In the morning, when the husband was called to work, the Egyptian sensed that he had become aware of the matter, and so he singled him out for particularly savage blows. Moses could see that the blows that this Egyptian was raining down on the Hebrew were not the typical blows of a taskmaster; they were not designed to motivate him to increase his output. Perhaps he heard snippets of their conversation, or perhaps he had some other sense of what had occurred. But Moses understood all that had transpired.

And the thought that, despite everything the Hebrews had gone through to preserve their distinct nationhood and the purity of their bloodlines, this Egyptian had now gone and sullied this married Hebrew woman, was something that Moses could not abide. He knew, however, that the sullying of the Hebrew bloodlines had been an important project of Pharaoh’s, and that killing this Egyptian would be taking a stand against Pharaoh, and in favor of Israelite nationhood. He knew that he stood on the cusp, and that his next act would define him as either a Hebrew nationalist, or an Egyptian who sought the ultimate assimilation of the Hebrews into Egyptian society. Still, he hoped that he might be able to kill the Egyptian in secret, and to postpone publicizing his choice. Alas, as the subsequent verses bear out, this was not to be; as he had feared, Pharaoh learned of Moses’s act; and as he had expected, Pharaoh viewed Moses’s act as an act of defiance towards Pharaoh’s “Hebrew policy,” earning him the death penalty.

As it turns out, the Egyptian taskmaster succeeded in impregnating Shelomit on that fateful night, and she ultimately gave birth to a baby boy. Many years later:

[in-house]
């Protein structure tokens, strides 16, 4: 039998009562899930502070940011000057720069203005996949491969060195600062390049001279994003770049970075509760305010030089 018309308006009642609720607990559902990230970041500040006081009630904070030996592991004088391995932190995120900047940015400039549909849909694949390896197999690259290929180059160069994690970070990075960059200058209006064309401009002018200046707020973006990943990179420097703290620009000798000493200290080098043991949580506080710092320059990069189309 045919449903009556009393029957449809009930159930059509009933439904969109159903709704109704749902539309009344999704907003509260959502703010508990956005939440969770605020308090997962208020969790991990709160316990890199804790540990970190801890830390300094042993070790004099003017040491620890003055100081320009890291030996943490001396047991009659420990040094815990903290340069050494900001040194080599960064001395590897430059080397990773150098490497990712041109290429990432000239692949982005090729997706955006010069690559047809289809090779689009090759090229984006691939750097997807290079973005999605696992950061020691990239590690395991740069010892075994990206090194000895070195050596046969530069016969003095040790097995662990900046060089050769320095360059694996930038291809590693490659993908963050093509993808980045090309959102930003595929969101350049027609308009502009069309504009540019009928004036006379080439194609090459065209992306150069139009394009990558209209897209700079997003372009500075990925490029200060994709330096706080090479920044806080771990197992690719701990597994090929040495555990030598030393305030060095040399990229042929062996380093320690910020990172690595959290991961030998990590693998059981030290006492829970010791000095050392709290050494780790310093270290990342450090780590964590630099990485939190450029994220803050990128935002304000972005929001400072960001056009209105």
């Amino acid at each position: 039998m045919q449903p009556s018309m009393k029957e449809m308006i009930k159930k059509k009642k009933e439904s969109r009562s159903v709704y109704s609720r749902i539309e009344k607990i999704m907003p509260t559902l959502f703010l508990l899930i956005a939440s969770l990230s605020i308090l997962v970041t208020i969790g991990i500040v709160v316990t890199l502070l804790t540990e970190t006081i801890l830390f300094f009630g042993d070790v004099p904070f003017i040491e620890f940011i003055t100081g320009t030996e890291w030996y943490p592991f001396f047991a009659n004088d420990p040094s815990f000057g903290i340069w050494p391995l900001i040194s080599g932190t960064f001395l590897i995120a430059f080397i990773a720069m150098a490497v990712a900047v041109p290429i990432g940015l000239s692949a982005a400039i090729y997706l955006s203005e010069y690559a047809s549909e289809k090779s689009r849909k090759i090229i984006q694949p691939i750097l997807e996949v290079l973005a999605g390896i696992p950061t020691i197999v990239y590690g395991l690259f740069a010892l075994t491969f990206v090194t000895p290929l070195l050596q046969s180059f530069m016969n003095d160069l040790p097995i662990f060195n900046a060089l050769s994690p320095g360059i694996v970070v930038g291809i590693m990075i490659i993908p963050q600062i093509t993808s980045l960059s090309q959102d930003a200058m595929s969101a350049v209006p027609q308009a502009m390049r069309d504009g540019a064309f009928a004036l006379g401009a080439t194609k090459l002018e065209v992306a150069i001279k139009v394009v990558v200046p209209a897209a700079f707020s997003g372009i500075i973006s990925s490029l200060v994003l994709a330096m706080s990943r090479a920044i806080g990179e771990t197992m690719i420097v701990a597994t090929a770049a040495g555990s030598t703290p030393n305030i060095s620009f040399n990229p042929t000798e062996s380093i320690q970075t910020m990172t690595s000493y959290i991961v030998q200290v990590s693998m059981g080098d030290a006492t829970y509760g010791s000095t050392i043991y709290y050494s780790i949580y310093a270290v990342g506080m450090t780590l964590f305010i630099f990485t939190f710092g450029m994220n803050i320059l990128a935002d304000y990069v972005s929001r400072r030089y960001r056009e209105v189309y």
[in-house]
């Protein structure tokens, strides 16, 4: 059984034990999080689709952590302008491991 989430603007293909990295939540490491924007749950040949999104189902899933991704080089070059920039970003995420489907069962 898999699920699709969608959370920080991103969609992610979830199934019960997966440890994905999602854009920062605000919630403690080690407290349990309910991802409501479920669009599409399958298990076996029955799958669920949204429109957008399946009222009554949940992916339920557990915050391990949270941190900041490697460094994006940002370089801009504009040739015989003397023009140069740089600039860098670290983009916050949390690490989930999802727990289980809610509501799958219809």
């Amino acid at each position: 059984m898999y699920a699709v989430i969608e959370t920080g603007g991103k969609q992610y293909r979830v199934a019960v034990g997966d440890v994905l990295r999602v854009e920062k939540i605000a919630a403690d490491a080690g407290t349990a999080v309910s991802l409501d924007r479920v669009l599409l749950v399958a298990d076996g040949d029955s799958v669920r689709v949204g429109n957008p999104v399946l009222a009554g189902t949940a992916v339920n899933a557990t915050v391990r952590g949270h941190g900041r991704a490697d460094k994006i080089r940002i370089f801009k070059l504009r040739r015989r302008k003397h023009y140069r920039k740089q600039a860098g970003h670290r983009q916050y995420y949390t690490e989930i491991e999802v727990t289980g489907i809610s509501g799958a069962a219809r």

the son of an Israelite woman – and he was the son of an Egyptian man – went out among the children of Israel, and they quarreled in the camp this son of the Israelite woman, and an Israelite man. And the son of the Israelite woman pronounced the [Divine] Name and cursed. So they brought him to Moses. His mother’s name was Shelomit the daughter of Dibri, of the tribe of Dan.

Leviticus, 24:10-11.

It is unclear whatever became of Shelomit’s husband, or how her son’s paternal lineage came to be common knowledge. Did Shelomit and/or her husband freely publicized that he had been cuckolded? Some commentaries suggest that Shelomit was an overly talkative woman, so perhaps her night of sex with the Egyptian was something that she freely shared with others.

The commentaries do, however, highlight the fact that, after hundreds of years in Egypt, there was only a single child born of an Egyptian father – the product of one night of sleepy unknowing intimacy with an Egyptian taskmaster. As Rashi states there: Why is Shelomit’s name mentioned? This teaches us the praise of Israel, for Scripture publicizes only this one, effectively telling us that she alone among all the women of Israel was involved in an illicit relation, albeit unwitting on her part.

Thus were the Israelite women successful – even prior to the miraculous and awe-inspiring plagues – in defeating Pharaoh’s efforts to assimilate the Jewish people, and to prevent them from carrying out their long-ordained destiny.